Beyond the stories’ obvious value, Seven Wonders of a Once and Future World is precisely the collection for readers not wholly invested in the “gosh-wow” factor that drives most—but not all—technologically oriented novels and short fiction. This is not to say Yoachim’s work displays no interest in exploring technology’s indelible role in speculative futures—it does. But the carefully figured science and engineering are embedded, favoring characterizations and storytelling. By embedded, I mean it isn’t necessary to comprehend—second by second—exactly how your coffee-maker’s circuitry operates during the brewing cyle in order to reap its benefits. You already know the machine’s function, so can focus on other matters. Read more »

Spellman Mathers’ Travelling Show & Zoo of Ordinary Creatures, fiction by Edoardo Albert

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“Sure, back in England Tom would be the wonder of the age and we’d—he’d—be rich and meeting royalty and such like. But what’s a man with a donkey head in a place where wishes come true?”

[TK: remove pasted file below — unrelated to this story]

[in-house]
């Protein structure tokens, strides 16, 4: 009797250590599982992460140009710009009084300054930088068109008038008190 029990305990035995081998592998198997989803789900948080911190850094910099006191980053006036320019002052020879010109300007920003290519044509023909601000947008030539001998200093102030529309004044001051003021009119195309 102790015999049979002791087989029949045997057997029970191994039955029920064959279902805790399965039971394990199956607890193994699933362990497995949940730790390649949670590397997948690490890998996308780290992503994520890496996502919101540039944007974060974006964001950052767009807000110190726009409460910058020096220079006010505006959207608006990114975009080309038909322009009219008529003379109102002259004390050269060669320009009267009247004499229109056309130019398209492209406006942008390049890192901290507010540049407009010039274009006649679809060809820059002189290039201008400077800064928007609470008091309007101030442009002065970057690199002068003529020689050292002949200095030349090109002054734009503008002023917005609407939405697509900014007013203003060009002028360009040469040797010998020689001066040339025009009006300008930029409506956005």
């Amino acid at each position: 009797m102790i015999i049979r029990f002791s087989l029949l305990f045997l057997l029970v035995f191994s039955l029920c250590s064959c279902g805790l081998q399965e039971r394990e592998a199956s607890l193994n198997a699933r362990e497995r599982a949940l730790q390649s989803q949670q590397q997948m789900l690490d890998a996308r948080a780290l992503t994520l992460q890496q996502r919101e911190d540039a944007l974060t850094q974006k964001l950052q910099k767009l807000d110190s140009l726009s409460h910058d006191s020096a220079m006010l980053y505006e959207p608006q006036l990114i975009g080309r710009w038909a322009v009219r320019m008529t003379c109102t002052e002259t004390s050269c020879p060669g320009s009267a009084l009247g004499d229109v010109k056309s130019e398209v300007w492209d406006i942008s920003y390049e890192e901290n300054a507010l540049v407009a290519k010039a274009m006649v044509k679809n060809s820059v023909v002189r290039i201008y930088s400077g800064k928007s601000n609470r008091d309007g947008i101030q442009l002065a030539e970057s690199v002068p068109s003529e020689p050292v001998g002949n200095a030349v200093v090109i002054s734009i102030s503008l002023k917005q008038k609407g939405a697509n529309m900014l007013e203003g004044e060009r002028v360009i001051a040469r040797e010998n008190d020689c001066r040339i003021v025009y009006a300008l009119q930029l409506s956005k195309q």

Scene from “A Midsummer Nights Dream. Titania and Bottom” by Edwin Landseer, 1851. Image courtesy of Google Art Project.

SPELLMAN MATHERS’ TRAVELING Show & Zoo of Ordinary Creatures was shut up for the night. Tasks completed, Spellman kicked back a chair, lit a smoke and, hands behind his head, stared up at the sky. He breathed out, wreathing the stars with smoke, then, holding the cigarette between thumb and forefinger while inspecting its glowing core, said, “I was like you once, kid.”

In his hiding place, in the deep dark beneath the bales of animal feed, Sadhu, his skin as brown as a nut and his eyes black as the sky, all but cried out. Spellman couldn’t have seen him. Couldn’t have! In the hiding place, dark and deep, he was invisible so long as he did not move and made no sound.

“I had no home, no folks. I snuck into the circus one night, and when the circus left town, I went right along with it.” Apparently satisfied with the cigarette, Spellman drew on it again, then breathed the smoke out, and it billowed and writhed until it became a little smoke boy, hiding behind a cage while peeping out fearfully at a frightening world.

“But that was back then, when I were little, and the world’s moved on. The circus ain’t the right place for a youngster to be growing up no more.”

The smoke boy dissolved slowly away. Sadhu, deep in the dark place, moved only his eyes. He was not coming out. Read more »

A Review of She Said Destroy, by Nadia Bulkin

Review by Paul StJohn Mackintosh

Destroying Your Certainty